Sexual Harassment: The law prohibits sexual harassment and offers protection for victims. Under the law persons convicted of sexual harassment face sentences of one to two years in prison and fines ranging from 100,000 to one million CFA ($220 to $2,200). The law also provides penalties for persons who are aware of sexual harassment and do not report it. Enforcement of these laws was lax due to law enforcement agents’ and prosecutors’ lack of legal knowledge and necessary skills to pursue such cases and victims’ fear of social stigma. Although this specific law was not enforced, judges used other provisions in the penal code to deal with sexual abuses involving minors. Sexual harassment was common, especially of female students by their male teachers.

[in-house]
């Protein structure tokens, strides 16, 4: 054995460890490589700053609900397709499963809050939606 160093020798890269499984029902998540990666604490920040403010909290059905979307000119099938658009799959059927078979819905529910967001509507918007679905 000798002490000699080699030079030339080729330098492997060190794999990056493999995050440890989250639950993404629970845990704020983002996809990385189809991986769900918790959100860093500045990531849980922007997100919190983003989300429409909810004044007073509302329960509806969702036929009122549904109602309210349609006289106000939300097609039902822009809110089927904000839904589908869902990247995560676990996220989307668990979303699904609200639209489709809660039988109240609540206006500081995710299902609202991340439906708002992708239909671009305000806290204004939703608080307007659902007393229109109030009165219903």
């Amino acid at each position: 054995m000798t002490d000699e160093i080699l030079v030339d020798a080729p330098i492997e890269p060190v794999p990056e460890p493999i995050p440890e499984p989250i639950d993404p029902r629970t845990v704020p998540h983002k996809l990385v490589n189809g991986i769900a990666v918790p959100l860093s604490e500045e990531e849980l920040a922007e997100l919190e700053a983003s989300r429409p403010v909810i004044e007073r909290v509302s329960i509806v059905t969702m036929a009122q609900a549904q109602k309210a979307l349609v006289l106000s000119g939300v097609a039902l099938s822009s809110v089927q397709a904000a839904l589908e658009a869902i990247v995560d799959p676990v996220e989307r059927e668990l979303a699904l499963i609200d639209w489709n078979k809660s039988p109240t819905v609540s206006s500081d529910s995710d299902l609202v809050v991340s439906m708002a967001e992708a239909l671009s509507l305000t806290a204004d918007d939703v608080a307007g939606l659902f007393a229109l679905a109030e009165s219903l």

Sex Tourism: There is no specific law addressing sex tourism. It was not clear whether tourists who used the services of prostitutes came to the region specifically for sex tourism. There was no evidence of government involvement or complicity.